It's easy to get panoramic images from an ordinary still camera, but over on Arxiv, there's a paper that takes panoramas a step further: using cheap video cameras and tiny quad-copters to put together panoramic photos from an aerial perspective.
Put together by Beckman Institute computer systems analyst Camille Goudeseune, this paper outlines the hardware, techniques and software to create the aerial panoramas with just a bit of copter-jiggling.
The kit consists of a pair of toy quadcopters sharing a remote control, each of which is equipped with a “keychain camera” that saves video as JPEG.
With the camera in flight, Goudesune writes, a simple yaw manoeuvre is sufficient (with practise) to deliver up a stream which, when extracted to individual frames (using the ffmpeg tool), yields frames that can be stitched together into the desired panorama.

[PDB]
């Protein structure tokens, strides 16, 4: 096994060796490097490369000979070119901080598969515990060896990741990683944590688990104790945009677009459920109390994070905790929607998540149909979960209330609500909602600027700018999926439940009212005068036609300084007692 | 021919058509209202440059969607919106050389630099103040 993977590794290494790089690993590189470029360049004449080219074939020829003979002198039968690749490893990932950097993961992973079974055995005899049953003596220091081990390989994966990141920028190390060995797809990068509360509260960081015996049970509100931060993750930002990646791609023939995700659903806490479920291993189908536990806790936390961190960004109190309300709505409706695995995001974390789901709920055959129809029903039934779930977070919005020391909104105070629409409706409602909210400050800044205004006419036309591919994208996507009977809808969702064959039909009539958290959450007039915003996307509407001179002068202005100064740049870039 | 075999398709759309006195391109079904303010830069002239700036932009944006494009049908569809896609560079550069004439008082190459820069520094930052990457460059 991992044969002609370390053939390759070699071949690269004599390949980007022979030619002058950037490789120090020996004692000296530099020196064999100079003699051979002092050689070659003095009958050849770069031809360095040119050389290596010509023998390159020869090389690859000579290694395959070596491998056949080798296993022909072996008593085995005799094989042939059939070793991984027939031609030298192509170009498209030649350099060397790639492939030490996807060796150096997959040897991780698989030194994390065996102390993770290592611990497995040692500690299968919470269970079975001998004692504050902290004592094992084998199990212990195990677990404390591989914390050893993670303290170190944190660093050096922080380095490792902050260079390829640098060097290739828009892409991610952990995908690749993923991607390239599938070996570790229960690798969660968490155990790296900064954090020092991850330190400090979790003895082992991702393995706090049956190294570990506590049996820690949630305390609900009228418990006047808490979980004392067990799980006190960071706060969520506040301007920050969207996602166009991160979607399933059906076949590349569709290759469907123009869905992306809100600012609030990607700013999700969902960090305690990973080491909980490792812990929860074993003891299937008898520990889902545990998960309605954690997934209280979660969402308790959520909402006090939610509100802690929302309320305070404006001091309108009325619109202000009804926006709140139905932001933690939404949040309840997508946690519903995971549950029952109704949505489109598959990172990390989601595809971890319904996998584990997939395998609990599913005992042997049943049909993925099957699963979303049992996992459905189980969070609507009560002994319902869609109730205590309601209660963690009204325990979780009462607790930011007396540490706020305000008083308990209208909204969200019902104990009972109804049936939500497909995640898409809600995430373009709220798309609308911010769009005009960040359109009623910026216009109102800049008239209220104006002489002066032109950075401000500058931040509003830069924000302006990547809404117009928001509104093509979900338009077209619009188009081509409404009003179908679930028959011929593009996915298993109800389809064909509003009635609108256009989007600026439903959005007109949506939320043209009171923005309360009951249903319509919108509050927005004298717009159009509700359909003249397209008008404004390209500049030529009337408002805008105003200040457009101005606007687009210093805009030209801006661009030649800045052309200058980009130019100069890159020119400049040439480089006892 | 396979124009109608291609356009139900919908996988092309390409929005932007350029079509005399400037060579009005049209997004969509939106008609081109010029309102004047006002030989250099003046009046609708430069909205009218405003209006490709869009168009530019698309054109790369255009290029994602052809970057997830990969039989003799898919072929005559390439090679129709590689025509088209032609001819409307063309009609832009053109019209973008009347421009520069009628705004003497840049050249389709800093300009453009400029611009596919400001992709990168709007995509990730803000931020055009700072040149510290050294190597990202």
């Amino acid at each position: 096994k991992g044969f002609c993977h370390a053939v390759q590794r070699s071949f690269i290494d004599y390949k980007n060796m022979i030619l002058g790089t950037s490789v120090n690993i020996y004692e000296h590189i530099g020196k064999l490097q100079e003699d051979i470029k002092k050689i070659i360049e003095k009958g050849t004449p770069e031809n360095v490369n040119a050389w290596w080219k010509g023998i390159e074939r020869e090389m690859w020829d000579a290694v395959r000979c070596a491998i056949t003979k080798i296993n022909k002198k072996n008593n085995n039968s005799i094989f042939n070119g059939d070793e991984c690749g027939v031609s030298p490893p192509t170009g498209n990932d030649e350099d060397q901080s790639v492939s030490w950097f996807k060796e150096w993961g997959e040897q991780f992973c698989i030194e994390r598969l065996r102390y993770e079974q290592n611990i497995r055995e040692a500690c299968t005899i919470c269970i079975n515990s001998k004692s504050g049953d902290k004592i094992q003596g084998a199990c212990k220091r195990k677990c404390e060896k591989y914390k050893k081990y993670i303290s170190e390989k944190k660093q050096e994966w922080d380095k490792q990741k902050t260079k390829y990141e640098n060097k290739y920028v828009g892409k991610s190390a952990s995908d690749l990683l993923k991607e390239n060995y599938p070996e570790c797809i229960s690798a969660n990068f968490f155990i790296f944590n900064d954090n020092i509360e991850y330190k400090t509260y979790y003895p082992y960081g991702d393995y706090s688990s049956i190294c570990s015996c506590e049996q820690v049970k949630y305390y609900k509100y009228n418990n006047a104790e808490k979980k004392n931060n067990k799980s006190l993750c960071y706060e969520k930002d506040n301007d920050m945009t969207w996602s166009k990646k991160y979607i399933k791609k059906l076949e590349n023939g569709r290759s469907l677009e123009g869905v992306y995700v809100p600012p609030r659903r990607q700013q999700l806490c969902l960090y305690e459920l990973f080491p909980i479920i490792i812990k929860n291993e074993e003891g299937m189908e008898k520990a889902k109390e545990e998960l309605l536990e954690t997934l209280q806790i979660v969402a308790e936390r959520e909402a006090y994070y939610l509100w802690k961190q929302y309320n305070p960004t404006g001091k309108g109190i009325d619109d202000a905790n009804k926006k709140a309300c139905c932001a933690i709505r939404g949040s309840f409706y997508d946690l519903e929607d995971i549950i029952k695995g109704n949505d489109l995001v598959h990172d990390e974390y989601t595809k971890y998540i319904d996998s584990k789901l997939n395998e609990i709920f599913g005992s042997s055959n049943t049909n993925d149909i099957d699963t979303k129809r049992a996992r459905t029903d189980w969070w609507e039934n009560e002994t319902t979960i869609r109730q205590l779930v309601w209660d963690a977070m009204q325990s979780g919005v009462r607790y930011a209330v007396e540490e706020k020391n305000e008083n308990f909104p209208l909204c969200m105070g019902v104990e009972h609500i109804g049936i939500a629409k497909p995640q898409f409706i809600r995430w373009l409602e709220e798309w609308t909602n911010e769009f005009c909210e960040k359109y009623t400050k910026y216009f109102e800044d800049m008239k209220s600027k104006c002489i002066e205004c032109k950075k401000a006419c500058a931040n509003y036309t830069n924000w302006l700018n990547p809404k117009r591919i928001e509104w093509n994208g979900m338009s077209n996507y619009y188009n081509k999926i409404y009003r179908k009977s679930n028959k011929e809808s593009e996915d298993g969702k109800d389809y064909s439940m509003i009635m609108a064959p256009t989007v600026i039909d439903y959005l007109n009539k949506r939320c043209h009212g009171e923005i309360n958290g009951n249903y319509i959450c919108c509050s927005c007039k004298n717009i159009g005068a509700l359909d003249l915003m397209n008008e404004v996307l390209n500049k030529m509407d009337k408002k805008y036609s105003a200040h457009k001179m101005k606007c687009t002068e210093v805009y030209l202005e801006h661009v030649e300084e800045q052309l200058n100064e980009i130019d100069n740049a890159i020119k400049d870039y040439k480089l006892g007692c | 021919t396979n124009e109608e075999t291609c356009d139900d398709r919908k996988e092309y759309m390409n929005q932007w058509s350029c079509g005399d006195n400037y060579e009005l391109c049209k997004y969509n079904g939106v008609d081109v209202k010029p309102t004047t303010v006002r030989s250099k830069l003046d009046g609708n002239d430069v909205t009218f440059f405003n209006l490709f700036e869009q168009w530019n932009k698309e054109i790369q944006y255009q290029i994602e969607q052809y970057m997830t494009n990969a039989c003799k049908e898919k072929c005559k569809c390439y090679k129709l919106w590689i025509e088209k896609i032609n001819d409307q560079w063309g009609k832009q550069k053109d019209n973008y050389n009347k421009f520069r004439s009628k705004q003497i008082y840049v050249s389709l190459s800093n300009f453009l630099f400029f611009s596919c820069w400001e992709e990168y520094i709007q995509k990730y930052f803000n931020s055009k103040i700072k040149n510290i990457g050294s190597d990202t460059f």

Goudeseune's quad-copter camera setup. Image: Camille Goudeseune
After capture, the rest of the work involves choosing the right frames: getting rid of duplicates with a tool like fdupes, applying tools like VirtualDub with Deshaker to help get rid of “rolling shutter” effects, and getting rid of JPEG compression blockiness with Goudesune's own UnBlock.
The final stitching together is done using programs like AutoStitch or Image Composite Editor to create a panorama like this:
Stitched up: an example of Goudeseune 's quad-copter panorama. Image: Camille Goudeseune
There's a full-circle panorama in Goudeseune's paper that just won't look right shrunk to fit this page.
Goudeseune adds that a single camera can capture stereoscopic effects, merely by doing the right dance with the copter. And you thought Arxiv was just for boffins. ®